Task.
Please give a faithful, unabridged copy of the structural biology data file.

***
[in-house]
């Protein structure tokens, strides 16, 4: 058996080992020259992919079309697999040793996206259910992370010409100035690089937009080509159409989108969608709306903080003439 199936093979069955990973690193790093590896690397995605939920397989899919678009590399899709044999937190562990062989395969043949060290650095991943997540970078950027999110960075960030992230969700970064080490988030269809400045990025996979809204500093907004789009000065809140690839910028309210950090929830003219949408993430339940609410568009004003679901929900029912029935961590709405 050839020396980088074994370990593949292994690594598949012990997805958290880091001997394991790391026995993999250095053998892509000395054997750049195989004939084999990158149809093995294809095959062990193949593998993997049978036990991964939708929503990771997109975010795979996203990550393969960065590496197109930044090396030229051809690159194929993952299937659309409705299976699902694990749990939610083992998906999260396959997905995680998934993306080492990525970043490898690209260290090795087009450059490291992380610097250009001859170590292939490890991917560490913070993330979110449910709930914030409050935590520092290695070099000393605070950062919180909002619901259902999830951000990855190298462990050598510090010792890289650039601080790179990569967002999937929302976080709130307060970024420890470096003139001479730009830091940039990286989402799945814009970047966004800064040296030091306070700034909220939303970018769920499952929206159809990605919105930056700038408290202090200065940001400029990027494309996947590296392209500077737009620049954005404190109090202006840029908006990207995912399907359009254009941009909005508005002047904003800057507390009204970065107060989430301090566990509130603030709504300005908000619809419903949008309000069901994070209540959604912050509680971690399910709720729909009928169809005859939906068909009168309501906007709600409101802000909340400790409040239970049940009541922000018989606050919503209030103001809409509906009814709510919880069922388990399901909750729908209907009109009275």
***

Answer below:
[in-house]
């Protein structure tokens, strides 16, 4: 058996080992020259992919079309697999040793996206259910992370010409100035690089937009080509159409989108969608709306903080003439 199936093979069955990973690193790093590896690397995605939920397989899919678009590399899709044999937190562990062989395969043949060290650095991943997540970078950027999110960075960030992230969700970064080490988030269809400045990025996979809204500093907004789009000065809140690839910028309210950090929830003219949408993430339940609410568009004003679901929900029912029935961590709405 050839020396980088074994370990593949292994690594598949012990997805958290880091001997394991790391026995993999250095053998892509000395054997750049195989004939084999990158149809093995294809095959062990193949593998993997049978036990991964939708929503990771997109975010795979996203990550393969960065590496197109930044090396030229051809690159194929993952299937659309409705299976699902694990749990939610083992998906999260396959997905995680998934993306080492990525970043490898690209260290090795087009450059490291992380610097250009001859170590292939490890991917560490913070993330979110449910709930914030409050935590520092290695070099000393605070950062919180909002619901259902999830951000990855190298462990050598510090010792890289650039601080790179990569967002999937929302976080709130307060970024420890470096003139001479730009830091940039990286989402799945814009970047966004800064040296030091306070700034909220939303970018769920499952929206159809990605919105930056700038408290202090200065940001400029990027494309996947590296392209500077737009620049954005404190109090202006840029908006990207995912399907359009254009941009909005508005002047904003800057507390009204970065107060989430301090566990509130603030709504300005908000619809419903949008309000069901994070209540959604912050509680971690399910709720729909009928169809005859939906068909009168309501906007709600409101802000909340400790409040239970049940009541922000018989606050919503209030103001809409509906009814709510919880069922388990399901909750729908209907009109009275």